Breast Cancer blog
PUBLISHED : Wednesday, 20 August, 2014, 6:13pm
UPDATED : Wednesday, 20 August, 2014, 6:14pm

Jitters and jitters

BIO

Amy is a Chinese American journalist - a native New Yorker - and journalism educator currently living in Hong Kong. She was recently diagnosed with breast cancer at the age of 37, and hopes to share her experiences and adventures with other women and increase awareness.
 

The sentence “What I did for my summer vacation” surfaced recently as I was tossing and turning in bed.

The summer has been rough waters of juggling a quartet of part-time jobs to feed the rental beast. And oh yes, I’m getting married. Along with the insanity of wedding planning, which frankly felt very much like flying off of the seat of our pants, there are the ongoing arguments and fights with the fiancée about my fixation on discussing my hopes and dreams for the future. No, our future.

The conversation, which feels like stale dinner, goes something like this.

“I love the idea of having a house together and starting a family, what do you think?”

“I can’t say or promise anything on this, we need to be together first. Why can’t we focus on that first and then down the road we’ll see what happens?” There is escalating frustration and exasperation in his voice.

Sheesh. What’s wrong with window shopping or at least entertaining a loved one’s dreams? I am waiting for an answer and a feeling that he doesn’t share. My blood boils and a fight starts. I dub the past season “treading water” and keeping the sharks at bay.

Then there’s the wake-up call. We are now less than one week away from the big day, the wedding.

And yet the checklist of tasks, which long seemed to be done, have not been done. Last minute, there are unexpected cancellations from a dozen or so people. There’s a death in the family, a death amongst friends of friends, a stroke, and a job shift. That’s life and so it goes. There’s the ceremony music that I’ve long been chasing after the fiancée with, and the gifts for guests that had to simply be redone. There’s the first dance that we’ve never practiced, and the song that we decided on last minute.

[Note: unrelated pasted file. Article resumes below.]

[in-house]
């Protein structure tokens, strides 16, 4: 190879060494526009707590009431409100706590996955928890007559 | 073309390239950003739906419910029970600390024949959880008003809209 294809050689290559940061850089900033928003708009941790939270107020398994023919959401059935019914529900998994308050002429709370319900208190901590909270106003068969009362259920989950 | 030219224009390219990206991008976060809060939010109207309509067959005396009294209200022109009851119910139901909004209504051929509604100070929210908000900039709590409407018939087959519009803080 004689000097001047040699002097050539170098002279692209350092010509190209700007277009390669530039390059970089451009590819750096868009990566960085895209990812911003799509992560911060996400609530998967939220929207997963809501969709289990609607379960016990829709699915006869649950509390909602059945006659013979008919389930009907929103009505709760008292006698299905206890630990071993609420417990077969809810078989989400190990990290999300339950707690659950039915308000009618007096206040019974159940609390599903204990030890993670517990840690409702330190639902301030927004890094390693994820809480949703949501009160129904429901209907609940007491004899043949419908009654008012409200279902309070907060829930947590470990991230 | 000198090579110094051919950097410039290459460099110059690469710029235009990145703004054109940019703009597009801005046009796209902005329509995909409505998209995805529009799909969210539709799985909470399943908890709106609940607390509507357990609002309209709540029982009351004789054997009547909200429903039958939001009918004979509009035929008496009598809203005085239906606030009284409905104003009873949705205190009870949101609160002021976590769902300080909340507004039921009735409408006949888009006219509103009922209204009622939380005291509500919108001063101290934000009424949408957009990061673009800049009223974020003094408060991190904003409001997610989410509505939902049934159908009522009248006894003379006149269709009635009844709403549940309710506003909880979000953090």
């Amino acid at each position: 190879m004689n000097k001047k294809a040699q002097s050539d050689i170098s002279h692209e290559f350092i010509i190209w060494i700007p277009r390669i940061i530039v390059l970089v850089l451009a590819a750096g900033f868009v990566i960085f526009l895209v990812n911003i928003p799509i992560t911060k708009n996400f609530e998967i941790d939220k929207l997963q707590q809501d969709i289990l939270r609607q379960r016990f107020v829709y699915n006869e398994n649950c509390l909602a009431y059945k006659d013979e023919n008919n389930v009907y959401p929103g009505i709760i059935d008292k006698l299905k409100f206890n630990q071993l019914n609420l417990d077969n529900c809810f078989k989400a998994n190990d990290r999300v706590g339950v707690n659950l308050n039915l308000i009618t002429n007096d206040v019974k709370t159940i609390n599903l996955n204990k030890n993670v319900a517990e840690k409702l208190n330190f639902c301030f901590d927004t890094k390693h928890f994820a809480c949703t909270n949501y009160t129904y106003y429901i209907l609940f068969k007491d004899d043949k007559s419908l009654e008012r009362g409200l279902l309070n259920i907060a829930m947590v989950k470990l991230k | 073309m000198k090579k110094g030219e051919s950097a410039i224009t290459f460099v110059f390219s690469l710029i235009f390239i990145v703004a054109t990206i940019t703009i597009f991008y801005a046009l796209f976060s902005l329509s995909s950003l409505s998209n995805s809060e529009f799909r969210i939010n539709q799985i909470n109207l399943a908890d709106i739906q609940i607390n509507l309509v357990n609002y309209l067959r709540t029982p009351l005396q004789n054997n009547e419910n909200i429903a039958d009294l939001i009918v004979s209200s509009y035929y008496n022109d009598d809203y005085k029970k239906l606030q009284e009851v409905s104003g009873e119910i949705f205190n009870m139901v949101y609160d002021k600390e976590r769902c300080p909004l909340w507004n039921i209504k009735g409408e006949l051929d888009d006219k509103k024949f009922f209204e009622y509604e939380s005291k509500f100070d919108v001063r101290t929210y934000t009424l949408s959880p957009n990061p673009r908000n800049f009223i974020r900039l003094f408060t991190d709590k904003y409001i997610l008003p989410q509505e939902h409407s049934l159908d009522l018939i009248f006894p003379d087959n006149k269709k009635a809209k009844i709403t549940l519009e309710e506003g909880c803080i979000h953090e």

Planning a wedding in a long distance relationship is an art in itself. We are not singing off of the same song sheets as most other couples. Perhaps by nature we are contrarians.

We have been living two separate lives on two different continents and there’s no end of “togetherness” in sight. My dreams of future escalate with every new Facebook post I see from peers on new babies, new homes and new jobs. Why does everyone on Facebook seem to live a charmed life?

Then there is the reminder that my life isn’t so bad. In fact, it’s good. I am lucky to be alive, for what has been so far a run in good health. Against the landscape of happy faces on Facebook, there is also the reminder of others’ misfortunes. A classmate from grad school, a young man with a young family, suffered a sudden brain hemorrhage triggered by a tumor. He’s hanging on. A friend’s sister, a woman of my vintage with a history of mental illness, has gone missing. Every day there are newly diagnosed women who enter the social networking groups for breast cancer survivors seeking comfort and inspiration.

Against this aura of anxiety is the knowing that this event, this wedding, which we’ve been planning since the start of the year will soon be over. I’ve often thought about it as the long, hot and torturous wait at an amusement park at the peak of summer. You’re in this queue that seems to snake on forever. You dream of sitting on the ride, there is the thrill and chill of imagining what the ride feels like, sometimes you feel like backing out, other times itching to get on. Before you know it you are at the head of the line, your turn next. Too late to back off so you step on, close your eyes, say a prayer, and before you know it it’s over. Just like that, a flash of a memory. Not bad at all.

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Jitters and jitters

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